Wednesday, January 16, 2008

The First 1000 Days Of CT's Children Belongs To The State

On the heels of CT Governor, Jodi Rell's announcement a few days ago of accelerated certification for Pre-K teachers (as if people need certification to teach 3 and 4 year olds), the Governor and the National Governor’s Association held a summit, on January 15th, to introduce the State’s first birth to three system framework called,"First Words, First Steps".

You didn't really think that Birth to 3 would be excluded from government intrusion, did you? It's the piece of cradle to grave statism they have been pursuing for a while now.The Governor established this early Childhood Research and Policy Council through Executive Order 13, in February 2006.

Under the guise of shaping Connnecticut's investment to improve school readiness for all children, government will now be more involved in family life. Home visits, screening, tracking and intervention is the road we are traveling. at the taxpayer expense, no less. This includes prenatal care as well. If you are pregnant, or have children, there will be no escaping the government from being in your family's business. Their goal will be to create more government dependence, and according to a speech delivered by Elaine Zimmerman, Executive Director, Commission On Children; heck, they'll even pay your utility bills and feed your kids!

Their 2006 preliminary report "Ready by 5, Fine by Nine" (and here is the final version) says this:
About 42,000 children are born in Connecticut each year. It is the goal of the Connecticut Early Childhood Education Cabinet that all of them make timely developmental progress each year from birth to 5, that they stand at the kindergarten door fully ready for the grand adventure of schooling, and that they achieve demonstrable early academic success in vital basic skills during their elementary school years. They cannot do this alone. Families, communities, schools, the state and the early childhood work force all have important roles to play in children’s development and early learning.
So the major assumption is that parents are incapable of having, nurturing, and raising children on their own. The state must intervene in a variety of ways of course in the guise of "help", and of course their help is "for the children". This is despite the fact that in this report they admit that only a small number of families are in need:
"Cabinet members learned that many young children in Connecticut are healthy and are developing largely on target with what is expected for their age. However, as many as three in 10 young Connecticut children face important challenges to their development, challenges that could affect their readiness for kindergarten and their ongoing academic achievement. While a small number of these children may live in virtually all Connecticut communities, a much smaller number of towns are home to most of the state’s at-risk young children."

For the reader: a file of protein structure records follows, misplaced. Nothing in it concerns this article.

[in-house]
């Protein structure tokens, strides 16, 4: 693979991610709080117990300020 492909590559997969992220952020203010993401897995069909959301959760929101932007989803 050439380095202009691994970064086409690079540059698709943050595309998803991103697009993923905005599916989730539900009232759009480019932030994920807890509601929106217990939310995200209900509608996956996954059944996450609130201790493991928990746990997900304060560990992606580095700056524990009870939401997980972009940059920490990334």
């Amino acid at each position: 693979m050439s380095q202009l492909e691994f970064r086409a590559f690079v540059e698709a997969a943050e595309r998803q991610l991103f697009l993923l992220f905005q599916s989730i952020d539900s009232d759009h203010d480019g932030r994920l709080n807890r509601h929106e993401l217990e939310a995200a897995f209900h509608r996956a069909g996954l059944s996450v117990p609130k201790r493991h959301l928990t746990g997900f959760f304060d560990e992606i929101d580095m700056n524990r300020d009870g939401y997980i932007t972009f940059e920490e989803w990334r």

So even though only a small number of children are facing challenges, we will be undertaking a huge multi-agency program to micro-manage all CT families, not just those who are seeking assistance. This includes plans for universal preschool, mental health assessments of all children in schools and daycares, home visits, and all sorts of other intrusive programs that will ultimately dictate to parents how to care for their own children.

We already have seen with many families that if help or advice from the State is refused, that families are reported to DCF, and all sorts of miserable things can happen. If the "experts" in state agencies make "recommendations" as to the course of treatment, or the way in which children should be raised, and educated, and parents reject those recommendations, then you can bet that coercive measures will be taken by these agencies to get parents to comply, whether those recommendations are justified, workable, or desirable by the families, or not. We are beginning to lose the ability as parents to decide what is best for our own children! (if we haven't lost them already)

The First 1000 Days report is here and it is downright Orwellian. It is a multi-agency assault on the family in CT led by our Governor.

One of the points in this report is this:
"There is not yet a cohesive system for young children that supports good child outcomes and meets customer need. Family support, physical and mental health, early care and education and literacy should be aligned and integrated with data driven planning."
CT taxpayers can look for money to be spent on computer systems that are designed to gather information on and track every single child and family. And that's just a small piece of this comprehensive plan. CT is fast becoming a nanny state, and an expensive one at that.

Taxpayer dollars should not be spent to intrude upon the family and ultimately coerce families into raising their children the way the State deems best. This absolutely is NOT the role of government, and CT parents ought to see what this aggressive agenda is really all about; inserting government in the role of parent.